A brief synopsis of the book is reprinted below from Amazon.
“Kim Scott was a highly successful leader at Google before decamping to Apple, where she developed and taught a management class. Since the original publication of Radical Candor in 2017, Scott has earned international fame with her vital approach to effective leadership and co-founded the Radical Candor executive education company, which helps companies put the book’s philosophy into practice.
Radical Candor is about caring personally and challenging directly, about soliciting criticism to improve your leadership and also providing guidance that helps others grow. It focuses on praise but doesn’t shy away from criticism―to help you love your work and the people you work with.”
What is Radical Candor?
Kim defines the role of management as “guiding a team to achieve results.” From this definition, she defines the three key responsibilities of a manager:
- Guidance: to create a culture of guidance (praise and criticism) that will keep everyone moving in the right direction
- Team: to understand what motivates each person on your team well enough to avoid burnout or boredom and keep the team cohesive
- Results: drive results collaboratively
People work in teams based on the belief that a collaborative team can accomplish more than a single individual. The goal of radical candor is to enable individuals to develop strong personal relationships which will increase the team’s collaboration and innovation, enabling the team to achieve impressive results. In order to develop these relationships, managers must “care personally” and “challenge directly” with their teams in order to build trust and show the team that they care about them as human beings.
Finding Meaning in Work
As a manager, it’s important to get to know each person on your team at a personal level in order to understand their desires and motivations. Common guidance pushes people to follow their passion when searching for employment opportunities. However, it’s not always possible for every employee to be in a role that they are deeply passionate about. As Kim points out, some managers may think it’s their job to provide purpose and develop a sense of passion in their employees. This puts unnecessary pressure on both parties.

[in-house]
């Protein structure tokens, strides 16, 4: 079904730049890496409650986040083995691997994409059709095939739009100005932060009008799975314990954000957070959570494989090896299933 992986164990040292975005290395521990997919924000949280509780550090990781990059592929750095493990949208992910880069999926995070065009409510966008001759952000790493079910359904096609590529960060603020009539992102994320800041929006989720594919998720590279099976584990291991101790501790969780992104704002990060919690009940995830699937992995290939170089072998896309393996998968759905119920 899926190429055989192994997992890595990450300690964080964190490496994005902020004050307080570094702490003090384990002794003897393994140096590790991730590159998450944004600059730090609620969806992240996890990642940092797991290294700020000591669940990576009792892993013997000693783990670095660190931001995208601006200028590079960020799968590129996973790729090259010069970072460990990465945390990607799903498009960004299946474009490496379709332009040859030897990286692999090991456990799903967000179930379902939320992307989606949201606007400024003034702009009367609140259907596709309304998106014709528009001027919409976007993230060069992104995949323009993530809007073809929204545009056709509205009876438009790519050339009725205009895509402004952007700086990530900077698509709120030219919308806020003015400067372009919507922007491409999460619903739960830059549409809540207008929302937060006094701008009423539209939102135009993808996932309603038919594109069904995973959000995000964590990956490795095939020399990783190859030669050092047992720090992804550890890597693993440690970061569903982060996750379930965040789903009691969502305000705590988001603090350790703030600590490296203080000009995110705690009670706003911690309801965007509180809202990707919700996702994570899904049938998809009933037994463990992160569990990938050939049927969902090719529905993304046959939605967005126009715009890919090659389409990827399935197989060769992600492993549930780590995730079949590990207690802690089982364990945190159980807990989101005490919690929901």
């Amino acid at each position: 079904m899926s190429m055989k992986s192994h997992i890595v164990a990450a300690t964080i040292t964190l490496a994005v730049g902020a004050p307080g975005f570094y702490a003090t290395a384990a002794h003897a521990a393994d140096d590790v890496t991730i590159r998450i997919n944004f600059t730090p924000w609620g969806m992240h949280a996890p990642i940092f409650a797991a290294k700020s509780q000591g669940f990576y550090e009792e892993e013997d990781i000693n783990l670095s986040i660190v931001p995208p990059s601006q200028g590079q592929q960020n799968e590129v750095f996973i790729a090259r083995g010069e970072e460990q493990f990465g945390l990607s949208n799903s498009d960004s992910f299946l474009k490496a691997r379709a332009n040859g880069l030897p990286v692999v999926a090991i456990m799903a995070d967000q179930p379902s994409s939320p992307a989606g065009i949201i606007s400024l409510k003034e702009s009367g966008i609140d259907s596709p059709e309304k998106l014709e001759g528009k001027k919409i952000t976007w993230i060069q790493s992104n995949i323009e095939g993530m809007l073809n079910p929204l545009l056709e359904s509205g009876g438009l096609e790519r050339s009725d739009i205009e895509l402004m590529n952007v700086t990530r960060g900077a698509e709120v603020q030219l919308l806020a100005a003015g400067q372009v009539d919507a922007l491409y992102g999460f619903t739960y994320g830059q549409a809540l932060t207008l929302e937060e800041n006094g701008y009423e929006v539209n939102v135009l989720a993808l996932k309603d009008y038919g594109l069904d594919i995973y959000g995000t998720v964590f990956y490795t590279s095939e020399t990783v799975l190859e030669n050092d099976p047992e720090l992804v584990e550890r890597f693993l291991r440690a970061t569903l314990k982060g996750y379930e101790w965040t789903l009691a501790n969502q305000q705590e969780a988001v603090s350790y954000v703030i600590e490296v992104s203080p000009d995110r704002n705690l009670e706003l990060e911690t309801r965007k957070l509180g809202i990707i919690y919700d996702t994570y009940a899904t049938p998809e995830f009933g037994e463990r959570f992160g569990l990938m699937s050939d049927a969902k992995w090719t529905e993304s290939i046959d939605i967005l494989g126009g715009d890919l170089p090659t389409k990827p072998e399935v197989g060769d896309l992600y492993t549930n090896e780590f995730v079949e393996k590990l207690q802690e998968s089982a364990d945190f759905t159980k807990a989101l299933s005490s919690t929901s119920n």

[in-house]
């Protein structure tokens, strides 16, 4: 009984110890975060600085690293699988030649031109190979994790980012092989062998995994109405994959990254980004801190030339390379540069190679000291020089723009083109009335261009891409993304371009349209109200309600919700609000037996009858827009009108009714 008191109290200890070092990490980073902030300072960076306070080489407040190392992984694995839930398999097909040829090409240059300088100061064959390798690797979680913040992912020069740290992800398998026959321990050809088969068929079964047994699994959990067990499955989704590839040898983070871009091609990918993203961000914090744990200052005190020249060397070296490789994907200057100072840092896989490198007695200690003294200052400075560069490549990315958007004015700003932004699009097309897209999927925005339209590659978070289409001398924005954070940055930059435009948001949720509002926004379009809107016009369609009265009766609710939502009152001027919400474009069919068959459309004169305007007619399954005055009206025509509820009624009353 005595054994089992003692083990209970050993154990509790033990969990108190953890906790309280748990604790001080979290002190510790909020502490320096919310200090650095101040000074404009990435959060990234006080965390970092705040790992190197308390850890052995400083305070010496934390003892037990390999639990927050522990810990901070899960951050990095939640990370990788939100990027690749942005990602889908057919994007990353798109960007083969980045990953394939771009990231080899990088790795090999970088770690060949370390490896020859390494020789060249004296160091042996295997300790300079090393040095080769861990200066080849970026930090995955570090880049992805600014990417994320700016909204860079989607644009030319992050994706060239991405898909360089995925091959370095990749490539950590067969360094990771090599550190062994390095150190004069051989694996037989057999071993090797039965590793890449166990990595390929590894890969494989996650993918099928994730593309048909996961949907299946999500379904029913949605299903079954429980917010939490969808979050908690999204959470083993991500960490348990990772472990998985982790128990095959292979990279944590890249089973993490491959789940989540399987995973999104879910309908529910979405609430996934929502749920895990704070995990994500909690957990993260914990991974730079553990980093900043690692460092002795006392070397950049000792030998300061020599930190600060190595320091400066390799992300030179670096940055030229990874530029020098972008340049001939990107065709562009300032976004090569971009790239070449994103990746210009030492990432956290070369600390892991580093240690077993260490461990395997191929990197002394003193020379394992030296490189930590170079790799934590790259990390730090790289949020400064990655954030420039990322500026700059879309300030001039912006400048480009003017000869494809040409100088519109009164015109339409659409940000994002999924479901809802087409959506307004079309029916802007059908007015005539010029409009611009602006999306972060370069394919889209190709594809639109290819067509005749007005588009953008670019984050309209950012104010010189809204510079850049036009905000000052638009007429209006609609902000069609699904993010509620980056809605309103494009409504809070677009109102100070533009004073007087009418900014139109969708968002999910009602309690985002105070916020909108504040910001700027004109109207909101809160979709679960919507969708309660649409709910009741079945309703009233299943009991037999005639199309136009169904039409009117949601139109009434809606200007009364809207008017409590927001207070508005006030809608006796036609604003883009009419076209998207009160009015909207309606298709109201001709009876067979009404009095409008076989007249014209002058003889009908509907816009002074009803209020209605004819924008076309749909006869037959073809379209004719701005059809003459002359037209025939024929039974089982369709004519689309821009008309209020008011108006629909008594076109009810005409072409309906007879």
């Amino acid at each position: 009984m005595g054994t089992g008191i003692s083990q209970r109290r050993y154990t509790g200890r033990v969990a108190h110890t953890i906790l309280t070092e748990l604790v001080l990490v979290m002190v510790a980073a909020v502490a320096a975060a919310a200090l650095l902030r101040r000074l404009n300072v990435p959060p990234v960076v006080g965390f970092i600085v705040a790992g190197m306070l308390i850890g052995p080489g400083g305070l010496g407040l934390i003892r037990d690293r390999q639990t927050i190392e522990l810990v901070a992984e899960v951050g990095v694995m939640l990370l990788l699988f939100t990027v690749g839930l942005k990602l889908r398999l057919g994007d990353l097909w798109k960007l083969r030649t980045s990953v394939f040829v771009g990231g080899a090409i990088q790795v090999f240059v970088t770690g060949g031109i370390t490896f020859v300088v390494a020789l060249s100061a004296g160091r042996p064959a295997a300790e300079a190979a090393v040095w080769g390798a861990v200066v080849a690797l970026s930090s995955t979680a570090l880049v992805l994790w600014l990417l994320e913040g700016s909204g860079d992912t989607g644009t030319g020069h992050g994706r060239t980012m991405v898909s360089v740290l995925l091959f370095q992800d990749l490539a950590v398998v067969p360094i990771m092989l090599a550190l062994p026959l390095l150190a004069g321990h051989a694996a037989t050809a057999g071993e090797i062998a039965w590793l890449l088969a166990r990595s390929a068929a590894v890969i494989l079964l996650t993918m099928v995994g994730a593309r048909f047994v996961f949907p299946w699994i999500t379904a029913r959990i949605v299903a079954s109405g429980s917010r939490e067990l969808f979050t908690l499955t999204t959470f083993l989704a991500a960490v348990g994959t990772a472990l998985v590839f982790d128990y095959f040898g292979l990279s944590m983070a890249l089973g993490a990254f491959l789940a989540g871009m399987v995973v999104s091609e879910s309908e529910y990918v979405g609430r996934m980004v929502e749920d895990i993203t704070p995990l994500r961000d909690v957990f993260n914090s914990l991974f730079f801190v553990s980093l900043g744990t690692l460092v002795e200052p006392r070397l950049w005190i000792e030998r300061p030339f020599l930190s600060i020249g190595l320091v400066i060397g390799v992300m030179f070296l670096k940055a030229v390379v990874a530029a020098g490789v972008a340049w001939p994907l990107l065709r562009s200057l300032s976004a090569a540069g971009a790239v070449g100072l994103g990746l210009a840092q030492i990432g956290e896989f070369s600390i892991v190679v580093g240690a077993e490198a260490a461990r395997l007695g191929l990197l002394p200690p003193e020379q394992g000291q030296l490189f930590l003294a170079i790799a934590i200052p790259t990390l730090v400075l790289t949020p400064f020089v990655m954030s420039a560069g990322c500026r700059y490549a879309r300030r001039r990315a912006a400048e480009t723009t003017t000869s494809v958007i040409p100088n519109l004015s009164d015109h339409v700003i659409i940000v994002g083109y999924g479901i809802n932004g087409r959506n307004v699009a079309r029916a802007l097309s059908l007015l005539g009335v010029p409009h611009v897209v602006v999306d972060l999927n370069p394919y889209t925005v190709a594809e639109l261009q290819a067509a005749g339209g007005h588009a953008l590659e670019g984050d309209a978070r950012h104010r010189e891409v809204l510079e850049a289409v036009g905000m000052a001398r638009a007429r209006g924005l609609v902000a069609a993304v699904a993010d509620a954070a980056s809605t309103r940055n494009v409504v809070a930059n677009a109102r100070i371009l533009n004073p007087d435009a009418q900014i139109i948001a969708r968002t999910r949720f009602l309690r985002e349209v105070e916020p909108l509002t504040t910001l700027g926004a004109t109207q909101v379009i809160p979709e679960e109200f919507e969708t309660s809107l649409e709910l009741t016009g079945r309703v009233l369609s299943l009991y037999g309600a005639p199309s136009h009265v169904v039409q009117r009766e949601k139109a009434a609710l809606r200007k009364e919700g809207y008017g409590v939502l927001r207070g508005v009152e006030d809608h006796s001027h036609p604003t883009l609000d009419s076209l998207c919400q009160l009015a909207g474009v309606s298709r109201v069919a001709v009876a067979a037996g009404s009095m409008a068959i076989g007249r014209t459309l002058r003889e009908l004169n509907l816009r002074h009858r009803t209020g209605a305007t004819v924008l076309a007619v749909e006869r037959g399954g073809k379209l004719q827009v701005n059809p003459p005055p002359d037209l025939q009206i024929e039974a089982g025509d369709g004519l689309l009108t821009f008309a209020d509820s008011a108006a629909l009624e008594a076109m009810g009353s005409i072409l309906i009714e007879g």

Multiple research studies and books have described the value of having employees who find their work meaningful. According to Google’s Project Aristotle research, when employees find meaning in their work, they work more effectively. Ray Dalio, the founder of the hedge fund investment company Bridgewater, writes in his book Principles that meaningful work not only is a critical component to professional success but also personal happiness. So what should a manager do?
Managers need to get to know their employees well enough to understand how each one derives meaning from their work and how their work fits into their life goals. Based on that understanding, the manager can create the conditions necessary to enable each employee to find meaning in their own way. Kim provides a guide for a series of career conversations that managers can have with their employees. These conversations encourage the employee to describe their life aspirations outside of work. The manager and the employee then try to refine the role and identify opportunities that move the employee closer to their personal goals and achieving their dreams. This connection between personal goals and work helps the employee derive meaning, and ultimately become more productive.
Growth vs Stability
Beyond understanding an employee’s long term vision for their life, the manager should also understand what growth trajectory each person is on at any given time.
Kim describes teams as consisting of both growth and stability of people. Growth employees are on a steep growth trajectory. They are highly ambitious and are constantly seeking new opportunities. Stability employees may be ambitious outside of work, but they are happy in their current role and wouldn’t want a new set of responsibilities if it takes them away from their expertise. They are the backbone of a strong team.